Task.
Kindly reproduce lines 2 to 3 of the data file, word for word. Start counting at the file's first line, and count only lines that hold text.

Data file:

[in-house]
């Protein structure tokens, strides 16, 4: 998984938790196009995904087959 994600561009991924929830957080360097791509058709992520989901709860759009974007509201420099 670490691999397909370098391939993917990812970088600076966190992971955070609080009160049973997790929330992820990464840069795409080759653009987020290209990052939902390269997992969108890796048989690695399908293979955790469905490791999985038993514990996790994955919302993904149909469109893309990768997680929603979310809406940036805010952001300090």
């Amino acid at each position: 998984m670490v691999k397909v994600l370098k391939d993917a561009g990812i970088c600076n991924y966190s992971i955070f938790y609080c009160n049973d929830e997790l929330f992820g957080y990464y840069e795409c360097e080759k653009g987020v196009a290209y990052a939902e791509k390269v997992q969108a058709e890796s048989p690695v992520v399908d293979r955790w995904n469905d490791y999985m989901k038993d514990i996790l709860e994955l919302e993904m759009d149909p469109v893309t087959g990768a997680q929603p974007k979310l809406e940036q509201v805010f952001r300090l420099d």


């Protein structure tokens, strides 16, 4: 998984938790196009995904087959 994600561009991924929830957080360097791509058709992520989901709860759009974007509201420099 670490691999397909370098391939993917990812970088600076966190992971955070609080009160049973997790929330992820990464840069795409080759653009987020290209990052939902390269997992969108890796048989690695399908293979955790469905490791999985038993514990996790994955919302993904149909469109893309990768997680929603979310809406940036805010952001300090």
């Amino acid at each position: 998984m670490v691999k397909v994600l370098k391939d993917a561009g990812i970088c600076n991924y966190s992971i955070f938790y609080c009160n049973d929830e997790l929330f992820g957080y990464y840069e795409c360097e080759k653009g987020v196009a290209y990052a939902e791509k390269v997992q969108a058709e890796s048989p690695v992520v399908d293979r955790w995904n469905d490791y999985m989901k038993d514990i996790l709860e994955l919302e993904m759009d149909p469109v893309t087959g990768a997680q929603p974007k979310l809406e940036q509201v805010f952001r300090l420099d």